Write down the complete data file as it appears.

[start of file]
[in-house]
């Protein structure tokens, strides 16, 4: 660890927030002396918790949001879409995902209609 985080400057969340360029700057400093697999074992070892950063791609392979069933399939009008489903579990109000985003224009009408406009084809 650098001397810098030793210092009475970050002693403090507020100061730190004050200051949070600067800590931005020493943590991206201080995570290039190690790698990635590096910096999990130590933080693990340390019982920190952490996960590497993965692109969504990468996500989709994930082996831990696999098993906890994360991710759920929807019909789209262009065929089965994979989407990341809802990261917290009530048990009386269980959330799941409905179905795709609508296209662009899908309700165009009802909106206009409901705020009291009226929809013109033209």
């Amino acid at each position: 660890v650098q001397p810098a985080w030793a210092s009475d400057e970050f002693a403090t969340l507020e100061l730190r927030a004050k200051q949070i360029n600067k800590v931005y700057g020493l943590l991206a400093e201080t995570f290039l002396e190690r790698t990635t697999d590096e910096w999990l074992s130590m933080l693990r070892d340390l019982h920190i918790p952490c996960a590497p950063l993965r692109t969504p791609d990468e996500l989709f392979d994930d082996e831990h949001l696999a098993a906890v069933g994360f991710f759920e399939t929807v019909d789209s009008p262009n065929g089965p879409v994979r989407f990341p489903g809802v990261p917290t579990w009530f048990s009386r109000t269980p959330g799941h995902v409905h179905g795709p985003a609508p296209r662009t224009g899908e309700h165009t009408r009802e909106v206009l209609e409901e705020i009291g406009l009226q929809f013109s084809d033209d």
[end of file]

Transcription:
[in-house]
């Protein structure tokens, strides 16, 4: 660890927030002396918790949001879409995902209609 985080400057969340360029700057400093697999074992070892950063791609392979069933399939009008489903579990109000985003224009009408406009084809 650098001397810098030793210092009475970050002693403090507020100061730190004050200051949070600067800590931005020493943590991206201080995570290039190690790698990635590096910096999990130590933080693990340390019982920190952490996960590497993965692109969504990468996500989709994930082996831990696999098993906890994360991710759920929807019909789209262009065929089965994979989407990341809802990261917290009530048990009386269980959330799941409905179905795709609508296209662009899908309700165009009802909106206009409901705020009291009226929809013109033209």
């Amino acid at each position: 660890v650098q001397p810098a985080w030793a210092s009475d400057e970050f002693a403090t969340l507020e100061l730190r927030a004050k200051q949070i360029n600067k800590v931005y700057g020493l943590l991206a400093e201080t995570f290039l002396e190690r790698t990635t697999d590096e910096w999990l074992s130590m933080l693990r070892d340390l019982h920190i918790p952490c996960a590497p950063l993965r692109t969504p791609d990468e996500l989709f392979d994930d082996e831990h949001l696999a098993a906890v069933g994360f991710f759920e399939t929807v019909d789209s009008p262009n065929g089965p879409v994979r989407f990341p489903g809802v990261p917290t579990w009530f048990s009386r109000t269980p959330g799941h995902v409905h179905g795709p985003a609508p296209r662009t224009g899908e309700h165009t009408r009802e909106v206009l209609e409901e705020i009291g406009l009226q929809f013109s084809d033209d």